Valuing Preference Shares Using Dividend Discount Model

The dividend discount model is also used to measure the value of preference equity in addition to forecasting the value of ordinary equity. There are certain assumptions and clarifications that need to be made regarding the use of dividend discount model for valuing preference equity. The purpose of this article is to provide this information in an easy to understand manner.

Preference Shares: Recap

Just to remind the readers, preference shares are securities which can be thought of as being mid-way between debt and equity. Preference shareholders do not get a variable return. Rather they get a fixed rate of return like debt holders. Thus it does not face the risks of an equity shareholder and also does not get the slow return of a bond holder. It is somewhere in between these two extremes.

This is because payments to preference shares are not legally mandatory. If the company makes a profit, they must receive their fixed dividend before the ordinary shareholders are paid.

Implications:

These defining characteristics of preference shares lead to certain implications. They are as follows:

  • Dividends, in case of preference shareholders are fixed. Hence, there need not be any speculation as to what the pattern of dividend payouts will. Whether, it will be constant as in the case of the dividend discount model or whether they will grow at a constant rate like in Gordon growth model. The cash flow timings and amounts are almost certain in case of preference shares
  • The only risk factors that need to be considered are whether the firm has an option to call the preference shares back and extinguish them. Also, if the firm does not make a profit in any given year, then the preference shareholders will not get paid.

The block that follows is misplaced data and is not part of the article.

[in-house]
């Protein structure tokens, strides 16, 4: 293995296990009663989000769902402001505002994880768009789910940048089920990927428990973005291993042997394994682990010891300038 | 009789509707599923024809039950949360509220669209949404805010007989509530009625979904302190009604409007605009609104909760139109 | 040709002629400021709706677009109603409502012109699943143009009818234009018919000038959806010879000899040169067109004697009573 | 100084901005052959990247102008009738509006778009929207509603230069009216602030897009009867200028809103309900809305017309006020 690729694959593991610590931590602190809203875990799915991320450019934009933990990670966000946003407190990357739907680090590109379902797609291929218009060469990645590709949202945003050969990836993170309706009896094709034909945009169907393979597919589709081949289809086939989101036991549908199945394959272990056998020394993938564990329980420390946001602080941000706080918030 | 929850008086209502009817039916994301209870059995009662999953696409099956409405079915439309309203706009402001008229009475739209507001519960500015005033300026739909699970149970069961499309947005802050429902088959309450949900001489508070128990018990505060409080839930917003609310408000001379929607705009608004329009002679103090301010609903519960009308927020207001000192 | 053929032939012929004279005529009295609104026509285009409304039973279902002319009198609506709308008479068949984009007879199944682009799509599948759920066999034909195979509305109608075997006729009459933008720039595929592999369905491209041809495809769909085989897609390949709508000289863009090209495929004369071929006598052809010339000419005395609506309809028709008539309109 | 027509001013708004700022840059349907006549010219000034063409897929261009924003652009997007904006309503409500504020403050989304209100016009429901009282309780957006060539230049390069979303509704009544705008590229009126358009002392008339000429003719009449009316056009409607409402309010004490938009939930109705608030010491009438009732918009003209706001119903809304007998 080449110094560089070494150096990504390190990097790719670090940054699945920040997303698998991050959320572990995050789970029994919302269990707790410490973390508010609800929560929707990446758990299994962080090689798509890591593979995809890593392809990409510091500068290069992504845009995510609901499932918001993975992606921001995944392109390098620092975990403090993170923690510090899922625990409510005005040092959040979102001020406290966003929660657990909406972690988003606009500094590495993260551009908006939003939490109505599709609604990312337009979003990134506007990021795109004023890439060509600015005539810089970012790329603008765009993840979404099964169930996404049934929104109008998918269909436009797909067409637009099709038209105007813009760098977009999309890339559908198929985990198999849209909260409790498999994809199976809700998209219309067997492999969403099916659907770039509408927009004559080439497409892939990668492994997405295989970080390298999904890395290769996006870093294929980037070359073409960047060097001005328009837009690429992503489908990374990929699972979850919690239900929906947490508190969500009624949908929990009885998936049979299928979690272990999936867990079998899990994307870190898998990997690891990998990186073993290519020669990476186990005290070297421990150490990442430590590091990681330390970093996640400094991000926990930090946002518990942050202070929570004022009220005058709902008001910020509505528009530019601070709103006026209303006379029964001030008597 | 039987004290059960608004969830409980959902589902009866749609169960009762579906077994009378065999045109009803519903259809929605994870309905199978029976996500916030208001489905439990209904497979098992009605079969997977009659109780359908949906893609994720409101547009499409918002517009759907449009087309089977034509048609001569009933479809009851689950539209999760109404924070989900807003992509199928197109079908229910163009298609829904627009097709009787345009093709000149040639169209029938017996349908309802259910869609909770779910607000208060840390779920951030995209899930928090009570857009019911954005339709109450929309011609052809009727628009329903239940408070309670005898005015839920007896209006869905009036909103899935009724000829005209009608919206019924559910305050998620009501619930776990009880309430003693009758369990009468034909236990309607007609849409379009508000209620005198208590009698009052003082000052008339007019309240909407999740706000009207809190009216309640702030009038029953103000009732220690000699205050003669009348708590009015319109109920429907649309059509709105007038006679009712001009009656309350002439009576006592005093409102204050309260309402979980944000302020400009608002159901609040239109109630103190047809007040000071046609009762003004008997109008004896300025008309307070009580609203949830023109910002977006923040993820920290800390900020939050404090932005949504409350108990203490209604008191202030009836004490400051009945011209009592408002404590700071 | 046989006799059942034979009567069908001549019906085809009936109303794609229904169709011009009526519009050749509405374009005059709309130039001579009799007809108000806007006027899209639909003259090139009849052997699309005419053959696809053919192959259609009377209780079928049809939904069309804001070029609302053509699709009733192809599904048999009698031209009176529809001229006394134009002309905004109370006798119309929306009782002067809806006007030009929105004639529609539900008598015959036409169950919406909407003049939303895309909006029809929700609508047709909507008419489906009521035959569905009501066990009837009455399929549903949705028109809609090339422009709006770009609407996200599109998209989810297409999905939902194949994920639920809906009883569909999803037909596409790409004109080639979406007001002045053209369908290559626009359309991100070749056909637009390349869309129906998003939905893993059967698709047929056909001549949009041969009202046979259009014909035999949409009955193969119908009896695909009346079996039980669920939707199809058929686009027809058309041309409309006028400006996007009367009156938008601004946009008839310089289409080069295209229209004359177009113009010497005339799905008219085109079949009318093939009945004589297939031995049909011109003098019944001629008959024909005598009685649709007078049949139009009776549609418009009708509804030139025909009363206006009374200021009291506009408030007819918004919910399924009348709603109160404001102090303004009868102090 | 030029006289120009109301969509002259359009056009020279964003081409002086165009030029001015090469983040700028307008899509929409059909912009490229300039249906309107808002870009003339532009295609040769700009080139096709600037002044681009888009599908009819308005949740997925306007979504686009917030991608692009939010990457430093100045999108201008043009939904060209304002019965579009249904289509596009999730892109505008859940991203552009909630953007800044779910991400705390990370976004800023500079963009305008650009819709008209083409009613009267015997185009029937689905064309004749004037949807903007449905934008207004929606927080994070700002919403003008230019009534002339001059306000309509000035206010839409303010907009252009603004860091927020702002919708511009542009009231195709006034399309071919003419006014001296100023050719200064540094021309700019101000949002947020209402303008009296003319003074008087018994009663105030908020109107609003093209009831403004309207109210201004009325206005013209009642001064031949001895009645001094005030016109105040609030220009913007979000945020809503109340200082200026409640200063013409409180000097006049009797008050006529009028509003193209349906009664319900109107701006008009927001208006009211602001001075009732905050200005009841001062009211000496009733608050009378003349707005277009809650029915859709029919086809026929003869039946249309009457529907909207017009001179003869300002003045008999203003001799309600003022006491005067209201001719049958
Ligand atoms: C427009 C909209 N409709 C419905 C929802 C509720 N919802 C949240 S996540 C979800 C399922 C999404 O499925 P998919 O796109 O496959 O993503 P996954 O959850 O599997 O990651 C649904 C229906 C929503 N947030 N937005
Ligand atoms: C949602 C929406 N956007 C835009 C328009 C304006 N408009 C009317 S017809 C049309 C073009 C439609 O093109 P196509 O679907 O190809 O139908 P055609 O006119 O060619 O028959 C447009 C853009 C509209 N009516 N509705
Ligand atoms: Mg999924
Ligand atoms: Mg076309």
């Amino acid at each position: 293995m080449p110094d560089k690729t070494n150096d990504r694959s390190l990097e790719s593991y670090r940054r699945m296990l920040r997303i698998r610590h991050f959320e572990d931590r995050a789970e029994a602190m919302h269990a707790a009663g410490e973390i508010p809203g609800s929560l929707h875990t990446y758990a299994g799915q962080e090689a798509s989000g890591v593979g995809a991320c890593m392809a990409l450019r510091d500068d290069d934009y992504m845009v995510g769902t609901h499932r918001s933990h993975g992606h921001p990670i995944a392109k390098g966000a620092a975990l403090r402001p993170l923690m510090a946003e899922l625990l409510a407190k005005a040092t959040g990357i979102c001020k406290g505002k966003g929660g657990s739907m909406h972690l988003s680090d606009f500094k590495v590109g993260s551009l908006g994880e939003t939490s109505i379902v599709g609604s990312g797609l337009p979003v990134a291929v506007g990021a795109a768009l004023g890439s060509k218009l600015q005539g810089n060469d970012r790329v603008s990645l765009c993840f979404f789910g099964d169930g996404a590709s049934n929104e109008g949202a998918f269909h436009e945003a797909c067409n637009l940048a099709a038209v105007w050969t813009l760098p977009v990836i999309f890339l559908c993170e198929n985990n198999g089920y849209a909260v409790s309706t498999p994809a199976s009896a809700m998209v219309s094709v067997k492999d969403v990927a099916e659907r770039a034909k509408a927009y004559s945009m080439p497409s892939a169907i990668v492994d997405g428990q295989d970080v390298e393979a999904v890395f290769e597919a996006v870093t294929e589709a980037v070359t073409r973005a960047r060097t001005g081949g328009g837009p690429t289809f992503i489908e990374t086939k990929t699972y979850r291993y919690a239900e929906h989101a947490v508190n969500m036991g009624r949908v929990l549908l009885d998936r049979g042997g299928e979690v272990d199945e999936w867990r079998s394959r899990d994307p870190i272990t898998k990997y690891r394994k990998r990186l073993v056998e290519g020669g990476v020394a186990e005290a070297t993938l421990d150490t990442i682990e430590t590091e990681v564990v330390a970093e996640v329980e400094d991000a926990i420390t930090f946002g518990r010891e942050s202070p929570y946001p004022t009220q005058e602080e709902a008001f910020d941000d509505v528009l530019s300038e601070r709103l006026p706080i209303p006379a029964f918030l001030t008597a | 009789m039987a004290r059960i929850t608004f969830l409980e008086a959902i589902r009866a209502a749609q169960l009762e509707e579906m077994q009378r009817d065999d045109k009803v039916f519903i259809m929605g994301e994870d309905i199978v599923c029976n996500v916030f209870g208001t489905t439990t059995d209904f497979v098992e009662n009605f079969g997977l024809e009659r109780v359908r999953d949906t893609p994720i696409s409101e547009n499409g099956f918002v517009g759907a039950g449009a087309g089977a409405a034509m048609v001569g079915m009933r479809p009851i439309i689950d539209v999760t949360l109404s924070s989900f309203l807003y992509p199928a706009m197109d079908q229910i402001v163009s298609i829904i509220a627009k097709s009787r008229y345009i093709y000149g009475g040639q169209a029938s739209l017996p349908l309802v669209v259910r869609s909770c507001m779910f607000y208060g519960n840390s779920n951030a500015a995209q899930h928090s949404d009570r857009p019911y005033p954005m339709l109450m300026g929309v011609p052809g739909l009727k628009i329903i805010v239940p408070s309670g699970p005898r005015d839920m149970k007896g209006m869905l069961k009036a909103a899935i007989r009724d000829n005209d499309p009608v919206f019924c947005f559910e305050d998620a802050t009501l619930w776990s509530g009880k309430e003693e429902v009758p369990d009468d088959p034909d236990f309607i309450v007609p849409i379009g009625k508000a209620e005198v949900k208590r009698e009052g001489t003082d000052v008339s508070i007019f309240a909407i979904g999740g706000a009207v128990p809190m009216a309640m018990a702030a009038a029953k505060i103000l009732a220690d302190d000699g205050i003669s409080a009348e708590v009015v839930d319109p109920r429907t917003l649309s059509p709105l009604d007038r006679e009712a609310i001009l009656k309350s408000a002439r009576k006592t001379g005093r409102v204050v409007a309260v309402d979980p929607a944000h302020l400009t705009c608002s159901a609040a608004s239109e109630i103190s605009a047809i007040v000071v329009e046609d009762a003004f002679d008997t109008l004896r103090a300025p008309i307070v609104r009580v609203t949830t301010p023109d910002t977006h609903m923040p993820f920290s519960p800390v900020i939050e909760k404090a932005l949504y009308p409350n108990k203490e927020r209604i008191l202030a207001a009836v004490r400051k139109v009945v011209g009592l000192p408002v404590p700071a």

Valuation of a Preference Share:

The valuation of preference shares is a very straightforward exercise. Usually preference shares pay a constant dividend. This dividend is the percentage of the face value of the share. For instance, a preference share with the face value of $100 which pays 5% dividend will pay $5 in dividends.

Hence, if the required rate of return of an investor is 10%, then the value of the preference share can be arrived at using the simple formula

Value (Preference Share) = D/r

Where,

D is the constant dollar amount of dividends being received

And r is the required rate of return for the investor

Hence, the value of this preference share would be $5/0.1 = $50

Assumptions:

The risks that the firm can call the bonds back or the profits may not be paid as preferred dividends in a certain year have not been considered in this formula. Hence, if any of these risks is foreseeable, the value derived from the formula i.e. $50 in this case, needs to be reduced to account for that risk.

  • The value of the call option can be derived from option pricing models like binomial model, black schools model etc. The value of the preferred share should be adjusted since the buyer of the preferred share is also acting as seller of the call option to the company
  • Also, if the analyst forecasts, that some dividends may not be paid out in the future, then they must subtract the present value of the missed dividend from the present value of the preference share.

Conclusion:

A plain vanilla preference share can be easily valued using the dividend discount model. A plain vanilla preferred share is nothing but perpetuity! For more exotic and complex types of preference shares, the initial value is derived from the model and then adjustments are made to account for the risks that have been missed out.


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Equity Valuation